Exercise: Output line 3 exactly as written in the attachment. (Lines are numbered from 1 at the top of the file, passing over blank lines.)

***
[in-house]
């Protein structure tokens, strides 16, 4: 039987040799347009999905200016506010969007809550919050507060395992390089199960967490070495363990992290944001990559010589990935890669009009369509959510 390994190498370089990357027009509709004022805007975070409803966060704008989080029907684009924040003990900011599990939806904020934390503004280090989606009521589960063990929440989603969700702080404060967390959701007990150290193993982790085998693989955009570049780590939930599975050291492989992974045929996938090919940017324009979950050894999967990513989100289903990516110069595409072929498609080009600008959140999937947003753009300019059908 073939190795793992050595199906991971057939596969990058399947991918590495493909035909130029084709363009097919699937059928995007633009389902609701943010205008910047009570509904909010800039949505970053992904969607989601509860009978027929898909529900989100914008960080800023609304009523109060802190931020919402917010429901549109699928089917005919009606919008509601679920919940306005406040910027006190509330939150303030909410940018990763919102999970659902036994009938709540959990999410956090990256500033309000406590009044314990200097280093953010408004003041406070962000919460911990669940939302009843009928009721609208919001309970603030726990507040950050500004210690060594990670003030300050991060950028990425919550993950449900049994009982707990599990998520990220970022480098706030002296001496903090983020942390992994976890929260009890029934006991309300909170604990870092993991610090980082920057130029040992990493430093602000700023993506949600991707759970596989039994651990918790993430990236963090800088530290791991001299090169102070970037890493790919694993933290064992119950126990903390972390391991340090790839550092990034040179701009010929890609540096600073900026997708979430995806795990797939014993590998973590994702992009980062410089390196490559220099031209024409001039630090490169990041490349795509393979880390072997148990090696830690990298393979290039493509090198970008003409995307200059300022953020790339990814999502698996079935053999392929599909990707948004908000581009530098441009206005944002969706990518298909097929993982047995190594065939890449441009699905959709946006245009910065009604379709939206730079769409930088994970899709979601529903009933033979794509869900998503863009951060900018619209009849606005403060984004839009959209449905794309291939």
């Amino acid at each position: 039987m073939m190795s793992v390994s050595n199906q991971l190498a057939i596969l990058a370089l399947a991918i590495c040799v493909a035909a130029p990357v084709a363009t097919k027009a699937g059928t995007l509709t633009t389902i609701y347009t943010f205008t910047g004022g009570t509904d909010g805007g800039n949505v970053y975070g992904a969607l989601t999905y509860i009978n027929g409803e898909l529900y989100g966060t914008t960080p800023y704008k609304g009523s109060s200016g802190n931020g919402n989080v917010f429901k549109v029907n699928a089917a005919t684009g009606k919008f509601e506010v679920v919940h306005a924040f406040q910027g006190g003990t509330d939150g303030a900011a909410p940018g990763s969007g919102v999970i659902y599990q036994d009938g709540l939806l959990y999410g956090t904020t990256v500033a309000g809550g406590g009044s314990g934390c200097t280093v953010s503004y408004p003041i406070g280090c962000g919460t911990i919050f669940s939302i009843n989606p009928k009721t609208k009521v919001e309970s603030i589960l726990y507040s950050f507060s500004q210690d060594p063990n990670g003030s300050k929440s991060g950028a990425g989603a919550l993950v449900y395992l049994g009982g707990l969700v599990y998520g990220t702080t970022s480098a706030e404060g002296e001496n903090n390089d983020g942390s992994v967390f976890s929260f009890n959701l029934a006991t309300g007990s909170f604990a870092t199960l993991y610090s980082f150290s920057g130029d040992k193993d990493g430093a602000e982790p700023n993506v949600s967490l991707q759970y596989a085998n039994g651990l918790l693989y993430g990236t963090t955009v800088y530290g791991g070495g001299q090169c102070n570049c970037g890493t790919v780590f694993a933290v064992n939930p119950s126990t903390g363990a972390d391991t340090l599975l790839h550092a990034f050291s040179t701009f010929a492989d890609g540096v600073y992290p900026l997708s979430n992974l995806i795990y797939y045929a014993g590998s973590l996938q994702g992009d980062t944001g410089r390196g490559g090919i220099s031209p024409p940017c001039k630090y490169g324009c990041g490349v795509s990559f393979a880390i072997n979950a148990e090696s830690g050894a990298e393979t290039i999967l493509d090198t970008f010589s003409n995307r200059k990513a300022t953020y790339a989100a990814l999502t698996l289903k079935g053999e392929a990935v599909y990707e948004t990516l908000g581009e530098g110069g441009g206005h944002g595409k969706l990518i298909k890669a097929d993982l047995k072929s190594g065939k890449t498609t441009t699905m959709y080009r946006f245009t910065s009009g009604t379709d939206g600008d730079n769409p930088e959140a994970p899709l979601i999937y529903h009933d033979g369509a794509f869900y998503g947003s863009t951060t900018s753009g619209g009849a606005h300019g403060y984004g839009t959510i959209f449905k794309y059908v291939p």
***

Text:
């Amino acid at each position: 039987m073939m190795s793992v390994s050595n199906q991971l190498a057939i596969l990058a370089l399947a991918i590495c040799v493909a035909a130029p990357v084709a363009t097919k027009a699937g059928t995007l509709t633009t389902i609701y347009t943010f205008t910047g004022g009570t509904d909010g805007g800039n949505v970053y975070g992904a969607l989601t999905y509860i009978n027929g409803e898909l529900y989100g966060t914008t960080p800023y704008k609304g009523s109060s200016g802190n931020g919402n989080v917010f429901k549109v029907n699928a089917a005919t684009g009606k919008f509601e506010v679920v919940h306005a924040f406040q910027g006190g003990t509330d939150g303030a900011a909410p940018g990763s969007g919102v999970i659902y599990q036994d009938g709540l939806l959990y999410g956090t904020t990256v500033a309000g809550g406590g009044s314990g934390c200097t280093v953010s503004y408004p003041i406070g280090c962000g919460t911990i919050f669940s939302i009843n989606p009928k009721t609208k009521v919001e309970s603030i589960l726990y507040s950050f507060s500004q210690d060594p063990n990670g003030s300050k929440s991060g950028a990425g989603a919550l993950v449900y395992l049994g009982g707990l969700v599990y998520g990220t702080t970022s480098a706030e404060g002296e001496n903090n390089d983020g942390s992994v967390f976890s929260f009890n959701l029934a006991t309300g007990s909170f604990a870092t199960l993991y610090s980082f150290s920057g130029d040992k193993d990493g430093a602000e982790p700023n993506v949600s967490l991707q759970y596989a085998n039994g651990l918790l693989y993430g990236t963090t955009v800088y530290g791991g070495g001299q090169c102070n570049c970037g890493t790919v780590f694993a933290v064992n939930p119950s126990t903390g363990a972390d391991t340090l599975l790839h550092a990034f050291s040179t701009f010929a492989d890609g540096v600073y992290p900026l997708s979430n992974l995806i795990y797939y045929a014993g590998s973590l996938q994702g992009d980062t944001g410089r390196g490559g090919i220099s031209p024409p940017c001039k630090y490169g324009c990041g490349v795509s990559f393979a880390i072997n979950a148990e090696s830690g050894a990298e393979t290039i999967l493509d090198t970008f010589s003409n995307r200059k990513a300022t953020y790339a989100a990814l999502t698996l289903k079935g053999e392929a990935v599909y990707e948004t990516l908000g581009e530098g110069g441009g206005h944002g595409k969706l990518i298909k890669a097929d993982l047995k072929s190594g065939k890449t498609t441009t699905m959709y080009r946006f245009t910065s009009g009604t379709d939206g600008d730079n769409p930088e959140a994970p899709l979601i999937y529903h009933d033979g369509a794509f869900y998503g947003s863009t951060t900018s753009g619209g009849a606005h300019g403060y984004g839009t959510i959209f449905k794309y059908v291939p």